Towering cumulus threatening, and failing, to become a thunderstorm over northeast Nebraska on May 8.

Between the late-April Alabama tornado outbreak and the increase in twister activity in the days before tornadoes struck Joplin, Mo., and Topeka, Kan., this past weekend, there was a mysterious pause. NOAA meteorologists have noted the historic lows of tornadic activity during the period. It just so happened to coincide with my “chasecation.”

Keep reading for more photos from the Plains, some including storms!

Before the photos, a short recap of how I missed out on big action during the most intense tornado season in recent memory…

Even without copious storms, the Plains (and a few stops on the way there and back) proved to be quiet picturesque. I did not plan on seeing a tornado on my first real outing, but the lack of storms of note was a little surprising given that early May is the beginning of the peak of the season in the southern Plains, and a period that has featured many major outbreaks in the past.

One culprit for the break in extreme weather during the first two-thirds of May 2011 was that “blocky” pattern that gave the D.C. area an extended nice period followed by a stormy one. The storm-system logjam over the eastern half of the U.S. helped keep moisture from streaming back into the Plains with any ease, while also slowing and altering the progression of this spring’s typically fast jet stream across the country.

It was still quite an experience – one which featured a few exciting moments, particularly a tornado chase in South Dakota after dark. Also, too many “blue sky busts.” But given that many of this year’s tornadoes have come in “all-or-nothing” bursts that can’t seem to avoid populated areas, I actually look back at my trip with a sense of relief - even a weather-lover like myself does not wish to personally witness or be part of massive human suffering.

Below is a brief look at my two weeks away from the D.C. area. For the most part I chose one photo for each day of note, with the exception of the trip out as we hit two areas of storminess that were quite separated. More in the way of photos will ultimately be housed here. And at the end is a video compilation of the South Dakota tornado chase on May 9.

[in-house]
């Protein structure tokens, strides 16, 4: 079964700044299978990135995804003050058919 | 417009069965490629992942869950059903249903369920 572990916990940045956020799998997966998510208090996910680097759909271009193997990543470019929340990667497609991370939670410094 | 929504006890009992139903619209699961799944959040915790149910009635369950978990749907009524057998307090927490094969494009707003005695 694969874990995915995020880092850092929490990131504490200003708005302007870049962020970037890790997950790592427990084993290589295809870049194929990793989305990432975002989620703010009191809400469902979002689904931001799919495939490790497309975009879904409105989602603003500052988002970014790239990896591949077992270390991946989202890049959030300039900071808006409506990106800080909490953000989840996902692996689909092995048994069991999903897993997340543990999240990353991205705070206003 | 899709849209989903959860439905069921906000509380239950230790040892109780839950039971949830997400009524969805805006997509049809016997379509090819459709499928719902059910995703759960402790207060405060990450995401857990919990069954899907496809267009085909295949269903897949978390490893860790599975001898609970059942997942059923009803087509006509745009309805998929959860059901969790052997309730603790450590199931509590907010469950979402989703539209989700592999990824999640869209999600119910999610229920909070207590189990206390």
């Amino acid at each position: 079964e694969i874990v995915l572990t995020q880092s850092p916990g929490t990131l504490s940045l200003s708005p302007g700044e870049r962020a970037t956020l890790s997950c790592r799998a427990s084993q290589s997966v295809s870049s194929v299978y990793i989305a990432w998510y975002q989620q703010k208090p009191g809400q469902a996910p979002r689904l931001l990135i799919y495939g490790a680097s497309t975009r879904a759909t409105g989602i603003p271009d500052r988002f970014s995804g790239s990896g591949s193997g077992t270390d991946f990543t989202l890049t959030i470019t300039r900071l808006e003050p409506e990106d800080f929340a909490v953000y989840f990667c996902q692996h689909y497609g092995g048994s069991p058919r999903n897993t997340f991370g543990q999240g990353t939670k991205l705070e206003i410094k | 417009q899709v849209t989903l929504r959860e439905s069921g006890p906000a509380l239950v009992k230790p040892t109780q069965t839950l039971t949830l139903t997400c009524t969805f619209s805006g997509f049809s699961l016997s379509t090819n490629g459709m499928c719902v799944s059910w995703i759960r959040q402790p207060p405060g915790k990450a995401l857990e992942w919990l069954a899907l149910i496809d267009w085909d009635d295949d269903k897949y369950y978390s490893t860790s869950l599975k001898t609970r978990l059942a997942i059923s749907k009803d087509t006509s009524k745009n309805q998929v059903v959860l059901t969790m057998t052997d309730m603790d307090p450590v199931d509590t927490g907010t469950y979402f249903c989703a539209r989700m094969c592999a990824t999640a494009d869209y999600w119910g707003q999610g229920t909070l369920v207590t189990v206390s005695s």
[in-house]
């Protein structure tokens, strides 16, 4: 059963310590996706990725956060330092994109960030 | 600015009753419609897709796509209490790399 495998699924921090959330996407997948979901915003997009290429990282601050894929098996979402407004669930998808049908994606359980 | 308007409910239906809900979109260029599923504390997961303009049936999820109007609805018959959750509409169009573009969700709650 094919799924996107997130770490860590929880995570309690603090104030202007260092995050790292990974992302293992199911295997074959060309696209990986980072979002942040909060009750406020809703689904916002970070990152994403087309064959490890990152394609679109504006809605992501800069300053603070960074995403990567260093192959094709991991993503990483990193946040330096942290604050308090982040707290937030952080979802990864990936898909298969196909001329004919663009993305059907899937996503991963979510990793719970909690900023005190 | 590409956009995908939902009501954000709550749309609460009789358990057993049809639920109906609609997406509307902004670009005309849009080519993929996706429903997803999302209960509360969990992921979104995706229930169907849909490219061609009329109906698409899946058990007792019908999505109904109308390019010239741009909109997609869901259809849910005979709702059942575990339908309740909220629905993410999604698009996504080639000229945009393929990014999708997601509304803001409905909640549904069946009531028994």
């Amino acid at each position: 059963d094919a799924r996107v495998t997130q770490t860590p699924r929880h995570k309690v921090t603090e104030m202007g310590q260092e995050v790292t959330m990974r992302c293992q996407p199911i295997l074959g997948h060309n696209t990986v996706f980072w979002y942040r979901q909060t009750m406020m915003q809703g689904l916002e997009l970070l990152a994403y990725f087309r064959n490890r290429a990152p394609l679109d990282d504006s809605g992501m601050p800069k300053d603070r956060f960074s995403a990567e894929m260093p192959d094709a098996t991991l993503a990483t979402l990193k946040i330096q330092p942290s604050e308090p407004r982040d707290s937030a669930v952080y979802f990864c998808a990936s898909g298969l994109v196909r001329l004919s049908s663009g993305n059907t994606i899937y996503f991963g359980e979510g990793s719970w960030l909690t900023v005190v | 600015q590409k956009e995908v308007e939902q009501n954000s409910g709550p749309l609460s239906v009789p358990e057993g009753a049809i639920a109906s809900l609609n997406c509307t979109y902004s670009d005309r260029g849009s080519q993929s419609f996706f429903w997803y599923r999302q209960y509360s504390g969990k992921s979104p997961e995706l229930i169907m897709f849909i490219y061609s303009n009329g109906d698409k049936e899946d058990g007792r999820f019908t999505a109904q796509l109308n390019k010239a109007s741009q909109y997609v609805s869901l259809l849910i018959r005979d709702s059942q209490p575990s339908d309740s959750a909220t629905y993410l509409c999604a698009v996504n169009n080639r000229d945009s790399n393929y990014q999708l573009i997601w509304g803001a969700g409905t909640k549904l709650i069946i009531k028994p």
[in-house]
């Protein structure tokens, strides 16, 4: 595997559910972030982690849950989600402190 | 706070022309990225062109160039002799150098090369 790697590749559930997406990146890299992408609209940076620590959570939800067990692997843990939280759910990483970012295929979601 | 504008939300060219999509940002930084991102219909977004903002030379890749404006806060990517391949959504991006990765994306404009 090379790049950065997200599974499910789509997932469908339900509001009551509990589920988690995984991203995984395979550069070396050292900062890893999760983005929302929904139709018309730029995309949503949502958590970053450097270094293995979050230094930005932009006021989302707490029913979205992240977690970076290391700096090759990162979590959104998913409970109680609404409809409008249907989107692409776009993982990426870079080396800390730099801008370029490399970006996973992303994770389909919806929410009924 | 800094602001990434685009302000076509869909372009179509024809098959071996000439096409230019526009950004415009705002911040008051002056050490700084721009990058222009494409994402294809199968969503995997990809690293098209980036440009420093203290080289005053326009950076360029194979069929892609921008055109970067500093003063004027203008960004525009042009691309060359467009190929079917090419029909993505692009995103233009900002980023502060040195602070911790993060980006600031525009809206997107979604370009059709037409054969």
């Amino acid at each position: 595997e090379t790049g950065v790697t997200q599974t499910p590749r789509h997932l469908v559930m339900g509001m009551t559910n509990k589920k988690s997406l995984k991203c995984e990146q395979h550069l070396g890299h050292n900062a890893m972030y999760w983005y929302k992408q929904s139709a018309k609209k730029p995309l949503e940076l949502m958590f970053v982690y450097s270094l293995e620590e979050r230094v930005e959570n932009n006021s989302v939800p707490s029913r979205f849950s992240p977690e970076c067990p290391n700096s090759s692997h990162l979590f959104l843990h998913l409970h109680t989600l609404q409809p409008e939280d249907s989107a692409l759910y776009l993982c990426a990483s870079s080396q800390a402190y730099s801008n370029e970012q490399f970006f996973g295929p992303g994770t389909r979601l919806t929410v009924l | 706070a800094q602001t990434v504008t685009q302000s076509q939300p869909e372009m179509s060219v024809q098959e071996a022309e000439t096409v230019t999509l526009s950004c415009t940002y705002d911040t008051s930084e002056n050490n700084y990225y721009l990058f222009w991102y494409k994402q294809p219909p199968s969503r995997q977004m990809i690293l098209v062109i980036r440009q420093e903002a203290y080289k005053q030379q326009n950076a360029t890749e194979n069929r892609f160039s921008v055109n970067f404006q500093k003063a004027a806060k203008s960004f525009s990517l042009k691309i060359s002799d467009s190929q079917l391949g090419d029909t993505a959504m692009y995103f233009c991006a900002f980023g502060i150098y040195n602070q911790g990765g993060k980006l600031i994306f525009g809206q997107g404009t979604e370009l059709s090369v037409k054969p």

Chase partner Jason Foster photographs Asperatus clouds over east-central Tennessee on May 1. The clouds were seen on the leading edge of a dying mesoscale convective system (MCS) around sunrise.

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A shelf cloud on the leading edge of a severe thunderstorm in northeast Arkansas on May 1. This storm was warned for a tornado shortly after as it headed toward Memphis. This is a multi-image panorama.

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Light convective showers around dusk on May 2 in southern Kansas.

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A large brush fire burns in central Kansas on May 3. This is a multi-image panorama.

Wakita, Oklahoma -- home of the Twister movie and museum on May 5. It was sunny, but I did witness a tornado (well, maybe it’s a funnel cloud).

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An elevated severe warned supercell on May 6 to the northwest of Abilene, Texas. A rotating updraft is seen at lower left. This is a multi-image panorama.

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A supercell on the western horizon at sunset, as seen from southeastern South Dakota on the evening of May 8. Note shadows in the bright high clouds above the storm, caused by the sun falling behind higher storm tops. Also, an inflow tail on the left side. This is a multi-image panorama.

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An organizing tornadic supercell, with developing wall cloud, north of the Badlands in south-central South Dakota on the evening of May 9. This is a multi-image panorama.

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A previously severe warned thunderstorm north of Dodge City, Kansas on May 11. Though this was to be the “big day,” not much happened. This is a multi-image panorama.

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Back edge of a severe thunderstorm over east-central Missouri on May 12. Storms would later become a large MCS that we drove east with for three hours in the dark. This is a multi-image panorama.

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Note: additional video from the trip will someday find its way here. More details of the 2011 storm chase can be found on my site.